3) Does your current role allow for flexible or remote working? If so, how does that fit into your life and routine?
Billie allows employees to work from wherever, which I love for so many reasons. It’s indicative of a culture of trust, understanding, and flexibility, and also allows us to hire the absolute best talent for a role, regardless of where that person happens to live.
We have a beautiful office in Soho that’s open to anyone who wants to go in. And then there are key moments when individual teams and the full company come together in-person.
Last summer I’d begun considering a move back to the west coast from New York. An option to work remotely meant that I was able to take an incredible role at a company I loved without feeling like there was a trade-off in my personal life.
I’ve always been someone who’s thrived in an environment of autonomy and trust, and I think a flexible model of working really instils that. It’s also such an interesting time to be in a creative industry, and to be figuring out what works best when it comes to these flexible styles of working and collaboration – when in-person is needed vs not, how to facilitate connection among team members, etc.
I find it all really fascinating and think we’re lucky that we get to have a hand in creating the next chapter of “work”, vs being beholden to a system created ages ago that we inherited.
4) What does work-life balance mean to you and how do you work to achieve that goal?
Work-life balance to me is feeling meaningfully engaged in a job that allows you to live a life outside of work that you want. And that’s going to look different to every person.
Transparently, it’s been something I’ve historically struggled with. I’ve always been ambitious, which meant that earlier in my career I was happily volunteering for extra projects and saw no problem staying at work until 10 at night for weeks on end. When I entered the workforce, there was very much a sense of having to “pay your dues” and I didn’t want to miss a single opportunity to learn or grow or advance in my career.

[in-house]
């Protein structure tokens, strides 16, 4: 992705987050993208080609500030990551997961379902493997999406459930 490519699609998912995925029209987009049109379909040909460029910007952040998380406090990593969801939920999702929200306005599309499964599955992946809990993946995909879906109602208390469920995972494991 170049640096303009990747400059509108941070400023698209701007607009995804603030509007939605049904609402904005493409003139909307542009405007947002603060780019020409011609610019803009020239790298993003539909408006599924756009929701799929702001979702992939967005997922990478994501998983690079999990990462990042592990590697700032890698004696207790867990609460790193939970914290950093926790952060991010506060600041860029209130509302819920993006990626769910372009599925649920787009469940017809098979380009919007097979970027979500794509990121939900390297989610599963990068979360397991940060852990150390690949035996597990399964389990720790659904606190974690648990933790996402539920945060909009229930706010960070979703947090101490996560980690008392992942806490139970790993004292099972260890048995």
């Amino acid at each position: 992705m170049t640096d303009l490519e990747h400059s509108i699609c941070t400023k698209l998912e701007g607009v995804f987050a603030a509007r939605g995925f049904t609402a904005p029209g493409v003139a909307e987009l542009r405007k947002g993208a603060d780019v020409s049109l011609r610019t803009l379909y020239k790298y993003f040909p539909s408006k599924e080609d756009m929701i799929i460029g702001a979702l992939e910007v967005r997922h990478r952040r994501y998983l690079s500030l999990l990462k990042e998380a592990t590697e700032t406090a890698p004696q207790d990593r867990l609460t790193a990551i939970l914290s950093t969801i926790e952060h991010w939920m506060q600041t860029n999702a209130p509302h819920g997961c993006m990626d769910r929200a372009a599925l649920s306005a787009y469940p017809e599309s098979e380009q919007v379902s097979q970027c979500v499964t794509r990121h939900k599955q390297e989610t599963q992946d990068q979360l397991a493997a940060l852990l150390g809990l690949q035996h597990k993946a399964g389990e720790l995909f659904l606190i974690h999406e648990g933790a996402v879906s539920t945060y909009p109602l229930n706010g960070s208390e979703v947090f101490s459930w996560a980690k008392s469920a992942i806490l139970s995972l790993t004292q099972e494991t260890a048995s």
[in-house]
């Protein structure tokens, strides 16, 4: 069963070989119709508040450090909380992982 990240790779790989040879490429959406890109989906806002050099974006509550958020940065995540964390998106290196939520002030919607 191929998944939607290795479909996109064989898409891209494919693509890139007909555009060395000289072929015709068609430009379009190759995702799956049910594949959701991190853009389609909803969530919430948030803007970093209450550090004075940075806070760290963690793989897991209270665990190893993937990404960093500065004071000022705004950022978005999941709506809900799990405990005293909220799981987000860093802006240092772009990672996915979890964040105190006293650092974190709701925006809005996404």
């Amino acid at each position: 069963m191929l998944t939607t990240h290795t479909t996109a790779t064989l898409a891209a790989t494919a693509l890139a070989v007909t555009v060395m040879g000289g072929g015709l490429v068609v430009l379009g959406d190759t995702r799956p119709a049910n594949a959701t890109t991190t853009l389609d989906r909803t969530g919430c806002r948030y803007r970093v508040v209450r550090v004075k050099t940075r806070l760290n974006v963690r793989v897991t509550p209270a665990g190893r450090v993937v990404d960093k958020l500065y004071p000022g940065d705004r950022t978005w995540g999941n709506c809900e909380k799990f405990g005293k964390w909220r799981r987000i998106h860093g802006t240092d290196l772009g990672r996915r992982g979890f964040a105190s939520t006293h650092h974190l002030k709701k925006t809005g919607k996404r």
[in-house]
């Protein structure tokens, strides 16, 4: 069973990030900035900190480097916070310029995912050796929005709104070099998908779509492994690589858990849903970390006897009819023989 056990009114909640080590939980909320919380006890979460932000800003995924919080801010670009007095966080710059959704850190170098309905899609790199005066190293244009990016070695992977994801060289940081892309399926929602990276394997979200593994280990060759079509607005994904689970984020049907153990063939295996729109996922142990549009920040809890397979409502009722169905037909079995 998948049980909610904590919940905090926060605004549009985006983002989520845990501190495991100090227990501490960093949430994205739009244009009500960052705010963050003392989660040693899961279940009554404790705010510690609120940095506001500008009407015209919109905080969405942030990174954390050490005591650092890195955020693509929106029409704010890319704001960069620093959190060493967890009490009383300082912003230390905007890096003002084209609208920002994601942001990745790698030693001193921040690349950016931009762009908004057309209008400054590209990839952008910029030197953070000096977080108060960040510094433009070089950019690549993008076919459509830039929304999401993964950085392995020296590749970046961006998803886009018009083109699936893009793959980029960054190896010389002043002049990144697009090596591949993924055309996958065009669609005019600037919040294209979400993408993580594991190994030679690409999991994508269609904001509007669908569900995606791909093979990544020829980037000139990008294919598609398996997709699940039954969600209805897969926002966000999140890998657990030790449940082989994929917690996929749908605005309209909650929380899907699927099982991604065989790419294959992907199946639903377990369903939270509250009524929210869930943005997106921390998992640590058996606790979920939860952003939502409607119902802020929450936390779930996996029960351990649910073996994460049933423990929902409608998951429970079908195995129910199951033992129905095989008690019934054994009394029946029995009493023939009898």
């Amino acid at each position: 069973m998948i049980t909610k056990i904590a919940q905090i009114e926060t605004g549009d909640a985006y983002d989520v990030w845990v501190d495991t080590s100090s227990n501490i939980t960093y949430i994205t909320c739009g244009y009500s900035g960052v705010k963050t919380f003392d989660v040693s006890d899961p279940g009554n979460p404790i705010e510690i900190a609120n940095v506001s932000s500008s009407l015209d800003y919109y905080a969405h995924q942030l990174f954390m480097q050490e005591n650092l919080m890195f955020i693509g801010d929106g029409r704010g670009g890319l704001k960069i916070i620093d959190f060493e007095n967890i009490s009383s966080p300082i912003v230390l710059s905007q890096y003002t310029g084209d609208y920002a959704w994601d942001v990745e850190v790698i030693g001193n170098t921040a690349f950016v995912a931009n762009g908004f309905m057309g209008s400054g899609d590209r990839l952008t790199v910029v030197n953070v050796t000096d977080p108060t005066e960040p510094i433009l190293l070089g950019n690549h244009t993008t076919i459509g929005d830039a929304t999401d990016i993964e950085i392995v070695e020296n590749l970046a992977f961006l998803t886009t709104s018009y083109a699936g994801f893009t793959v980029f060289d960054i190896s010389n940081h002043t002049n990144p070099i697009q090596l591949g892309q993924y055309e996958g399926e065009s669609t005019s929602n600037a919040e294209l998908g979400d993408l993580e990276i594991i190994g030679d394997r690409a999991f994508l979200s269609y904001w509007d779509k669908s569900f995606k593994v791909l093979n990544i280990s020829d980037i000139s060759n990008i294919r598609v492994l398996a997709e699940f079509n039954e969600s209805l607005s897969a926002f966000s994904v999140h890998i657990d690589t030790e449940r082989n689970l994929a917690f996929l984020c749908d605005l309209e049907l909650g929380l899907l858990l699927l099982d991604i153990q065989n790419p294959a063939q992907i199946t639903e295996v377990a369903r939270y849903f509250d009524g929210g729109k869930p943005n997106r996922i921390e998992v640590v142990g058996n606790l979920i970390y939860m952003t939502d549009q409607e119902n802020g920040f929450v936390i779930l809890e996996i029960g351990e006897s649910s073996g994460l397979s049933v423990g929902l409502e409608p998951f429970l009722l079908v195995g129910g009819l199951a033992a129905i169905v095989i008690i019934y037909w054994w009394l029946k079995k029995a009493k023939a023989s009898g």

But there have been some important shifts for the better in terms of our relationship to work and what’s culturally the norm or glamorised and what isn’t. Once I reached more of a leadership position, I felt a responsibility to be a part of that positive shift, because I really do believe it has to come from the top.
If leadership at your company puts those who routinely work themselves to the brink on a pedestal, that becomes the barometer for how to get ahead. If leadership tells you to take vacation or not work on vacation, but does the opposite, it signals to the team to do the same. It really struck me that I have a responsibility to make sure the people on my team don’t have to operate in the dynamic I did for the majority of my career.
I think it’s so critical that leaders of organisations are encouraging, modelling, and positively reinforcing healthy boundaries when it comes to workload and balance.
All that said, I truly love what I do, and being on the west coast, it’s easy for me to let my east coast work days bleed into west coast afternoons. I’ve found that doing something that forces me to step away from my phone – a workout or time in the pottery studio – helps signal to my brain that the work day is over and I can focus on life outside of my job.
But I have to schedule those mental shifts for myself. I’m also grateful that my partner has always had a much healthier relationship to work and career than me. He’s been great in helping me consider a more balanced perspective.